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What Monsanto Has Done To Farmers


It was 5:30am and I had only consumed 1 cup of coffee, but the irony was so strong that even in my fuzzy-minded state I laughed out loud. I was in the back of a taxi heading to the airport to fly off to a two day conference that was covering what agriculture needed to do in order to feed the nine billion people that are expected to live on earth by the year 2050.  The meeting was being held to discuss how agriculture can better explain to the non-farm public the need for technological innovation in food production in order to meet increasing demand for food.  When I explained this to the cab driver in response to his question where my trip was taking me, his response was, “Oh. like Monsanto.”  “Yes,” I answered.  He then confidently stated, “It is really a shame what Monsanto has done to farmers.”

The rest of the way to the terminal I wrestled with how to respond to this statement. Should I tell him that he was wrong and should stop reading all those anti-Monsanto rants on social media. Had I had more coffee or if it had been a bit later in the morning, I might have  been up to the challenge, but instead I said nothing deciding that, while he was misinformed, in the end he really did not care about Monsanto or the state of the world’s food supply. But over the next two days as I listened to experts talk about the need for innovation and communication,  his comment kept echoing in my head.

For many, the name Monsanto has become synonymous with biotechnology and  big corporate agriculture.  While the St. Louis-based company was a pioneer in the development of biotechnology, they are not the only leader in biotechnology or the biggest.  Other names that consumers know well such as Dow, DuPont, Bayer, and BASF are also leaders in biotechnology and agricultural innovation. Most consumers are also not aware that the innovations developed by these companies have resulted  in a wide variety of products that fill their medicine cabinets,  cleaning supply closets, refrigerators, workshops, and pantries.  It is also a curious quirk of logic that innovation and technology is accepted when it results in a new medicine, household cleaner, or mobile phone, but not accepted when it provides safer and more abundant food.  The same people who  charge Monsanto with corporate greed and market monopoly, also carry iPhones, produced by Apple, one of the wealthiest and most market-dominating corporations on the planet.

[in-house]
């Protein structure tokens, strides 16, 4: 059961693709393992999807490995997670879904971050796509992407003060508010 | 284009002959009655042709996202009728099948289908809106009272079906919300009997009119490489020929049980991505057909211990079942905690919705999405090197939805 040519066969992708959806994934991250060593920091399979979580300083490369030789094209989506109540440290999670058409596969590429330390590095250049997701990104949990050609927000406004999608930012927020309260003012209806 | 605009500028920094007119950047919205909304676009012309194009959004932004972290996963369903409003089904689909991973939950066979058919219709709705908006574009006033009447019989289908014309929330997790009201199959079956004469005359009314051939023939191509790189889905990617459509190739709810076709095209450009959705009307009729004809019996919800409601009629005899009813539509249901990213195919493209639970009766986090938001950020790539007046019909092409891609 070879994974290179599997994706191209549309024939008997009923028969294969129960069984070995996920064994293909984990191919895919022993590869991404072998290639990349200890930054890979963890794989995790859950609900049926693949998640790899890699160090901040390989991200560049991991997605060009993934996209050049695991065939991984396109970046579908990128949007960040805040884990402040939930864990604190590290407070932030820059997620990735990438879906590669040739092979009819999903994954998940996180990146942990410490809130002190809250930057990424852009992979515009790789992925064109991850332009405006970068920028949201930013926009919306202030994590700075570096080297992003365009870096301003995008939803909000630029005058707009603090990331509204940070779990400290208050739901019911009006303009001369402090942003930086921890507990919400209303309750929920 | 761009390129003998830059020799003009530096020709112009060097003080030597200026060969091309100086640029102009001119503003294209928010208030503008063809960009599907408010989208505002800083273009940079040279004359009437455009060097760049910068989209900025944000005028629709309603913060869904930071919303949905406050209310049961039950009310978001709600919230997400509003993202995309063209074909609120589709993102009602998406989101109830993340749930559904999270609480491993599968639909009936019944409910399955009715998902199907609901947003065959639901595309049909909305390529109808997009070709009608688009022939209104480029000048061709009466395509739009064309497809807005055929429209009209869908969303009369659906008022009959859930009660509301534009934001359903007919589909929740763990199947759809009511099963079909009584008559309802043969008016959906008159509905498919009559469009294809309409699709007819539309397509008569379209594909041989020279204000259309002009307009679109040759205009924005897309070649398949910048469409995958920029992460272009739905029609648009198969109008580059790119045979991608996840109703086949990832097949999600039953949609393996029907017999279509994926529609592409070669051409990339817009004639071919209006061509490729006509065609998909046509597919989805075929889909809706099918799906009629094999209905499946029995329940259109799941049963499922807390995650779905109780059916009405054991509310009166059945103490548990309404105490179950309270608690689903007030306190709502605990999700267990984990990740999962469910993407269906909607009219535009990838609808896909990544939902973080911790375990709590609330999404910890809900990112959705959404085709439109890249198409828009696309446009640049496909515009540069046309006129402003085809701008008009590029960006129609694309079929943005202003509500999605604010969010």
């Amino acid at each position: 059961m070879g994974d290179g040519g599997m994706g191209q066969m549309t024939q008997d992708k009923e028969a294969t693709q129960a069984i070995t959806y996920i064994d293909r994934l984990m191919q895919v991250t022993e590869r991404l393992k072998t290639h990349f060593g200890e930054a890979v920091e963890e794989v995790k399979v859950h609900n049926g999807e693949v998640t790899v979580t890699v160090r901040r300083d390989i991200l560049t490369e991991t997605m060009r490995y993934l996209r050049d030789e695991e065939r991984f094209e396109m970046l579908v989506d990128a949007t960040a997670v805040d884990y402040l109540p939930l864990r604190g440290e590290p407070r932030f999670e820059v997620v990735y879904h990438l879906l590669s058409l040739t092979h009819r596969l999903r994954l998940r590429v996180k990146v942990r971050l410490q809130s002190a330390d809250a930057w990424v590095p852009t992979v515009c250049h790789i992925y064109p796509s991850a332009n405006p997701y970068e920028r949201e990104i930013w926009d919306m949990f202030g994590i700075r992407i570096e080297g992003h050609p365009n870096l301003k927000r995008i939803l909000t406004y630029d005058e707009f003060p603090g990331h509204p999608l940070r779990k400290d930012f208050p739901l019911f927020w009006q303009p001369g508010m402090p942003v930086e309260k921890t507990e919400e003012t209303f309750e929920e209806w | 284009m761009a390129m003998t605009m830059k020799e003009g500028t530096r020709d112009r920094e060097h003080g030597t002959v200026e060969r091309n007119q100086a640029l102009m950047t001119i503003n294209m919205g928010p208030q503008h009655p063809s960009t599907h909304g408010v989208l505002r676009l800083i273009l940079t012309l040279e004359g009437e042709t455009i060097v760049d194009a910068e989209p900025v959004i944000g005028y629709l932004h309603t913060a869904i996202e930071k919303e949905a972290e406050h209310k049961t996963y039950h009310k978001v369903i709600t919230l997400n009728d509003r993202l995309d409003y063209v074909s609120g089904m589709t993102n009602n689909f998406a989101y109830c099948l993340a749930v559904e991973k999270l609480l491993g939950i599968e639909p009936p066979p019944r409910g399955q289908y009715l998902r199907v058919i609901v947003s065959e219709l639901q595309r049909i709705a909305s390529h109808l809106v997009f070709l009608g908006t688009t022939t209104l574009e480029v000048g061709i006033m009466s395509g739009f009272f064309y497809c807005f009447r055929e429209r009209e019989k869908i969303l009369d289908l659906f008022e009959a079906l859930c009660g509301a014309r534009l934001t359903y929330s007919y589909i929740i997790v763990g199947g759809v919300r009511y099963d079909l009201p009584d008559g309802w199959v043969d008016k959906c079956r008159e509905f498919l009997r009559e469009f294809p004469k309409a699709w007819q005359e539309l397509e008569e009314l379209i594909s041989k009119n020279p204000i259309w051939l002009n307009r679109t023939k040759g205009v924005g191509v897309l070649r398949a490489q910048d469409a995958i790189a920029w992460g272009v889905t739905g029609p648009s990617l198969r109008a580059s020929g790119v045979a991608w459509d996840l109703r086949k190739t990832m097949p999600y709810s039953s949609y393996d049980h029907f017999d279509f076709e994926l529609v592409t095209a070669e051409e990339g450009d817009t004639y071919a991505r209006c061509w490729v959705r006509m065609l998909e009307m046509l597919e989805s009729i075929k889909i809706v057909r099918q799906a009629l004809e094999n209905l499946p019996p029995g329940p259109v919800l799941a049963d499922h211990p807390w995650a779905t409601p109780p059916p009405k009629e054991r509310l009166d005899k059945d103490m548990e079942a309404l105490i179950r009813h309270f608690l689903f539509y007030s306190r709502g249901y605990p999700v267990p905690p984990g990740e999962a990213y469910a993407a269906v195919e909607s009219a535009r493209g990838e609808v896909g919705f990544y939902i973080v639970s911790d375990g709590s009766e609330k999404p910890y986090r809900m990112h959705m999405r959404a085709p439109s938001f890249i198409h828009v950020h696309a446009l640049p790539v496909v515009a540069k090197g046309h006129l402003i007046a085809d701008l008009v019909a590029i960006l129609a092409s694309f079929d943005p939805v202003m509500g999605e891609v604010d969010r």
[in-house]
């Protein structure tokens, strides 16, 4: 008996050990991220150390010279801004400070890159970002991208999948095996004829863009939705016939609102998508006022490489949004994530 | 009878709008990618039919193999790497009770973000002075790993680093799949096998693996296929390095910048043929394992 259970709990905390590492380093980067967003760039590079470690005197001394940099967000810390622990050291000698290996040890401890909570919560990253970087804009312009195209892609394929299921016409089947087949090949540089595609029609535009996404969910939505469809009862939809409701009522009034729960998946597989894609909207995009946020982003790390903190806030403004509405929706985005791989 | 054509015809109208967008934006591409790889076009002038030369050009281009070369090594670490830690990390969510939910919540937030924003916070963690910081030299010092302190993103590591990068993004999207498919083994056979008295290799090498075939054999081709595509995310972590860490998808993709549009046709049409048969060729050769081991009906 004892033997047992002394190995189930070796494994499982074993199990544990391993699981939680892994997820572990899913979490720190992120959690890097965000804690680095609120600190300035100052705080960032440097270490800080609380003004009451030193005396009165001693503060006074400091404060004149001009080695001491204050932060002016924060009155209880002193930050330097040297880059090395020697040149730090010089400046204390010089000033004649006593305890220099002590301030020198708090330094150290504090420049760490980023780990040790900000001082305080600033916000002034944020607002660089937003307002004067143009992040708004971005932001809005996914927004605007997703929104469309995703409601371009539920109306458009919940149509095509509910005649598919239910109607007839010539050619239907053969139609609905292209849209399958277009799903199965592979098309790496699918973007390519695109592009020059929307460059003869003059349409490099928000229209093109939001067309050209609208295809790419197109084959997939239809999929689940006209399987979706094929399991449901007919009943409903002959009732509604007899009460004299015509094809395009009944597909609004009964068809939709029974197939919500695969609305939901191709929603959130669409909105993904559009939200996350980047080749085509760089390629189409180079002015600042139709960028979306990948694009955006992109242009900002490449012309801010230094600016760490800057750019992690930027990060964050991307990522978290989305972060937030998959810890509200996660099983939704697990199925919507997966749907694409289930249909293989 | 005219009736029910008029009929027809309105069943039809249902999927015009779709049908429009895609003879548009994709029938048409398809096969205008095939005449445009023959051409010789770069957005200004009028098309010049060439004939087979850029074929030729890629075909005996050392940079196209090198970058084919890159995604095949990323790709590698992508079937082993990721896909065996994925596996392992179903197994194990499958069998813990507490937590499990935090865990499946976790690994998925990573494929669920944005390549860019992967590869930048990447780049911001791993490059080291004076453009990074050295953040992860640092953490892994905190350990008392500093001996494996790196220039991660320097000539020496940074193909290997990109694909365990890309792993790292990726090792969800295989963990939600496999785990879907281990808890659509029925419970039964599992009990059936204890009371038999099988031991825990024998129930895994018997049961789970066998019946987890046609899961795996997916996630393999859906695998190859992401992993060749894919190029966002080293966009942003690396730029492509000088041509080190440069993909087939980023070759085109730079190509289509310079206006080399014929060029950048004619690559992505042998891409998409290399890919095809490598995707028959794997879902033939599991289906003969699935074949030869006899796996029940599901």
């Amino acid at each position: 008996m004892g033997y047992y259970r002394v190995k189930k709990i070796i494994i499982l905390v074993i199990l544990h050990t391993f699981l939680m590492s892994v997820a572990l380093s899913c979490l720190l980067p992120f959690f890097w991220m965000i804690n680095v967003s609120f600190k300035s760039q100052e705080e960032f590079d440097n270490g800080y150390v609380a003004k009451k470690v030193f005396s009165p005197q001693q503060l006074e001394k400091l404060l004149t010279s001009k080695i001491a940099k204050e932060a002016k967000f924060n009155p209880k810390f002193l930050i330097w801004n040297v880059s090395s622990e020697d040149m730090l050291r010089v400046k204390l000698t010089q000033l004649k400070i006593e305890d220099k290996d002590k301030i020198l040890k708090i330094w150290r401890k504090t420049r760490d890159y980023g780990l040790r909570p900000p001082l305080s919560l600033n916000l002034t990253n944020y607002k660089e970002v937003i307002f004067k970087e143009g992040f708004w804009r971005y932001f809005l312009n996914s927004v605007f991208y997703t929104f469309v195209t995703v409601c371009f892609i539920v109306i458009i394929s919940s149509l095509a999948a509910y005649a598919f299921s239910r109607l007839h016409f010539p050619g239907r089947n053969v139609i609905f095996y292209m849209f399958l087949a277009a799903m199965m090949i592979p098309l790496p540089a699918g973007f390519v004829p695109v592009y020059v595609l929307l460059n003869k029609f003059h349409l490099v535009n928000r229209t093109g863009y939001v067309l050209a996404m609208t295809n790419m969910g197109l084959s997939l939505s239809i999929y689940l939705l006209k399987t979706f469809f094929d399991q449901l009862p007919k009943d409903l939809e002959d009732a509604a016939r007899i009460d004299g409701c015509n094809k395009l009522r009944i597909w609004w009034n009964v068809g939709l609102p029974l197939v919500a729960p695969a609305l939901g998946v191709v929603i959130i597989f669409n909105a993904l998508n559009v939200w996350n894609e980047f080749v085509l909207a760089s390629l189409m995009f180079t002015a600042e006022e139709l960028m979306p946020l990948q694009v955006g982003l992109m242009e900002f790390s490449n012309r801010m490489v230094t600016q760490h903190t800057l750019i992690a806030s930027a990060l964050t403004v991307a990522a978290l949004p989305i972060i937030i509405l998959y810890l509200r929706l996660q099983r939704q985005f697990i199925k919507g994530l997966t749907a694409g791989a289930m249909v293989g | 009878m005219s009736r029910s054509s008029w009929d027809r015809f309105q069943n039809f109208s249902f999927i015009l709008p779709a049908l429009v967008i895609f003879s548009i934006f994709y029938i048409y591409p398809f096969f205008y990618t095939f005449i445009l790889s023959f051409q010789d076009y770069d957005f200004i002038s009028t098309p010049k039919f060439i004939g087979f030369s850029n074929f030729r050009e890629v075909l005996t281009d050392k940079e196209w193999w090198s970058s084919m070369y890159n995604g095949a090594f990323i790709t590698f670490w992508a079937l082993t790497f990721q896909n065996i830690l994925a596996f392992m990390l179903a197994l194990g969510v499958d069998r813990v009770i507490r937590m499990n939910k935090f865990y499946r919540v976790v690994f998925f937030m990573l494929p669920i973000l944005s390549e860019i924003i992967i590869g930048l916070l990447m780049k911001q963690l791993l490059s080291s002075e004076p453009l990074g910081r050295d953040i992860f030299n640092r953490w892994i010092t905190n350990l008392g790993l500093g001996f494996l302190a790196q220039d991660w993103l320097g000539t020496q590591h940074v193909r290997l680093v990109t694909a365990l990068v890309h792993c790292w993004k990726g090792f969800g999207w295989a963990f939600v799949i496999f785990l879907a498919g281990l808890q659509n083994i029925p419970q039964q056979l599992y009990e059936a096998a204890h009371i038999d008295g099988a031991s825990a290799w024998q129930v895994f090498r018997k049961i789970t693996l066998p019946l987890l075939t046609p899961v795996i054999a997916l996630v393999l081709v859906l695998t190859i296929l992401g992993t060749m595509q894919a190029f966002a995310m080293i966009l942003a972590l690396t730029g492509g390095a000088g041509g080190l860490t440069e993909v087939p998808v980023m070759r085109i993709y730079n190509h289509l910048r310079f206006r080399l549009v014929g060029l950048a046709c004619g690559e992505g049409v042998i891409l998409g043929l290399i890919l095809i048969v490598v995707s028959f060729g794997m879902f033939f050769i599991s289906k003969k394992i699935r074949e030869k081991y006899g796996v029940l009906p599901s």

But, back to my cab driver’s observation.  From a farmer’s prospective, Monsanto has provided him with a long line of innovative products that has increased his per acre yield, reduced his cost of production, and allowed him to farm in a more environmentally sustainable way. This assessment stands in stark contrast to the impression most consumers have and to the image painted by those activist groups who oppose biotechnology.  The invention of glyphosate, better known to consumers as Roundup, single-handedly changed row crop agriculture more than almost any innovation since the plow.  Since then, a variety of seed traits and new chemistry has allowed farmers to increase crop production and reduce the amount of chemicals used in row crop production.  These advances have also allowed farmers to adopt no till or minimum tillage techniques that help conserve soil and benefit the environment.

This is what has been lacking in the discussion about biotechnology. The benefits are obvious to those who use the innovations; but, for those far removed from food production, the benefits are not so obvious.  It is truth that can be backed up with facts. Americans today are eating better, safer, and with more food security because of biotechnology than they would have if the Monsanto scientists had not gone into the lab.

In a final bit of irony, the success and growth of Monsanto would not have been possible without another well-known consumer brand that can be found in almost every household.  In 1903, a struggling Georgia-based startup company bought the entire supply of a new Monsanto-developed sweetener. This innovation helped this start up company develop a product that is now one of the best known and consumed products in the world. While it was not made with biotechnology, Monsanto’s first innovation made Coke possible.


 By Gary Truitt